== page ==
The problem with free beer is that I tend to have too much of it😁.
IMO the historical average of a so-called balanced portfolio has only matched the rate of inflation over the same historical period—and that’s before taxes and fees.
How else could it be otherwise? We are talking about aggregate markets here, say the bond and currency markets. Individual assets might over- or under-perform, but the aggregate cannot, by definition, at least within a jurisdiction—which jurisdiction used to be a country, but which now could be considered a somewhat larger unit, in this era of sped-up connectedness.
To beat, you have to either play individuals, go outside the jurisdiction, or get in-and-out of a jurisdiction’s markets to capture the above-average periods while excluding the below-average ones. Tough to do, and takes work.
Long-range planning and investing is the biggest gamble there is. Who can know the future, even the shape of the future, 10, 20, 30 years in advance? Nobody. Even 5 years. Markets used to be understood as speculative, then a shift occurred...and now they are sold as minimally speculative. Buy and hold, we are told, by those chasing AUM.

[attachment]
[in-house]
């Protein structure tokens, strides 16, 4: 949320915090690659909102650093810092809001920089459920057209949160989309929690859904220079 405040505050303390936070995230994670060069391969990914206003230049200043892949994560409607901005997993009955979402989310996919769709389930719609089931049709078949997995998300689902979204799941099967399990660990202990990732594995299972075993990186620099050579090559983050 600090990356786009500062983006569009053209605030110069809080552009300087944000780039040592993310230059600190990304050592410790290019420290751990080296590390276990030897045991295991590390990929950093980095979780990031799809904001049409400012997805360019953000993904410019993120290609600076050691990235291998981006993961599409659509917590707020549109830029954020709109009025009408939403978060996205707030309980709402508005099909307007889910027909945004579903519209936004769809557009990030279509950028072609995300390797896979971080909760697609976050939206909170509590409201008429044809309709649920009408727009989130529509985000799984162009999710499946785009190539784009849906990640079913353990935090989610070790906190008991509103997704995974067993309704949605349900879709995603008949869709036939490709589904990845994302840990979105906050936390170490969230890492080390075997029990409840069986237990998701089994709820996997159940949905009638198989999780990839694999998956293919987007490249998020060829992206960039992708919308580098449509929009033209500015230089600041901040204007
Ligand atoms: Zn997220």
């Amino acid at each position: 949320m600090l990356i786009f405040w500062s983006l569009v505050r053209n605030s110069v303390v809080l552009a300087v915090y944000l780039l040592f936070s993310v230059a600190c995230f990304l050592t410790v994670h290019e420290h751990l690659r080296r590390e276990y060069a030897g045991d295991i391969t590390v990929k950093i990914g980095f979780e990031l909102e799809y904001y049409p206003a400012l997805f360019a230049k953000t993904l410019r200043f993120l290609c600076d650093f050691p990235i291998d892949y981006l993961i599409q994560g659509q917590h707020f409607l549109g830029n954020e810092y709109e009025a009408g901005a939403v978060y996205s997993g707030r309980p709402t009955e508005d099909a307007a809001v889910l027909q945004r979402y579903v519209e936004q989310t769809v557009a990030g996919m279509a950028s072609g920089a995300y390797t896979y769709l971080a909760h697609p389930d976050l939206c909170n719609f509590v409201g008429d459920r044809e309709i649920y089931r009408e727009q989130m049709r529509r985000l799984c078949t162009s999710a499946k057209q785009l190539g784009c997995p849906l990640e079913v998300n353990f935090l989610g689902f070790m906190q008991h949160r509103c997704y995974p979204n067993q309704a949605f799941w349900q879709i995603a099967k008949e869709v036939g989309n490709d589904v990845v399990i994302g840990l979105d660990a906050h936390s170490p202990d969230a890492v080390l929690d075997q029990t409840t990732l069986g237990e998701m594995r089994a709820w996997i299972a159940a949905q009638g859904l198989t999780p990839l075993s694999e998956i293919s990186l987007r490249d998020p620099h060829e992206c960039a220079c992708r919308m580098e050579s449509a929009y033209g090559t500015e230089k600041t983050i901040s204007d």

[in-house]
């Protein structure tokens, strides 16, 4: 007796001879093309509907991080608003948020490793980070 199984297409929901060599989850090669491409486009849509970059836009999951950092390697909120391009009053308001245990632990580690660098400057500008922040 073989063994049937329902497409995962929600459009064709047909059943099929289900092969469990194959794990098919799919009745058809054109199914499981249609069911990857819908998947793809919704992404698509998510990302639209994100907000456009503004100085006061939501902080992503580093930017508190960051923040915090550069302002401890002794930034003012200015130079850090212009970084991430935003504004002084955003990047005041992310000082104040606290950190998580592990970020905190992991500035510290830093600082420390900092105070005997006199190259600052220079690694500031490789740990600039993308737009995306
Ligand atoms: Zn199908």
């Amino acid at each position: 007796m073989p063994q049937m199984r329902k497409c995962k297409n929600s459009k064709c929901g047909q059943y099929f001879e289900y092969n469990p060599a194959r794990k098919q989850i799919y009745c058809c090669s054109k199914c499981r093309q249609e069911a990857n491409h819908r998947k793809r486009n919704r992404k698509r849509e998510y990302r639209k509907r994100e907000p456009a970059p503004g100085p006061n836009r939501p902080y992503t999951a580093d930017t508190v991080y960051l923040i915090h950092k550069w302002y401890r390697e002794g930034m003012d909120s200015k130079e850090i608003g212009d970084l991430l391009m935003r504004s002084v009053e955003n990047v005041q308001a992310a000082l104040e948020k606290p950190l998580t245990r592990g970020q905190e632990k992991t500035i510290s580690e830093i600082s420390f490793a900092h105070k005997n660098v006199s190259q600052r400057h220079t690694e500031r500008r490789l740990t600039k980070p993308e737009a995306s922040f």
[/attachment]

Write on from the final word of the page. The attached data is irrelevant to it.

A huge development has been US proxies for foreign investments.
Igy is criticized for always cherry-picking dates, but really, everybody does the same. I believe that control systems have been vastly enlarged and deepened, but control also permits abuse—and both lack of control and abuse can produce the same long-term results. Don’t fool yourselves, if you make out ok using industry-standard vehicles and strategy, you will have been lucky, not smart or savvy. There have been plenty of folks before you who felt just as comfortable and long-range certain as you do now, before the rug was pulled out from underneath them.
I am not advocating for trading furiously—all I want to say is to make sure you really are diversified, and understand that over time, you can never out-perform a system while operating within its limits.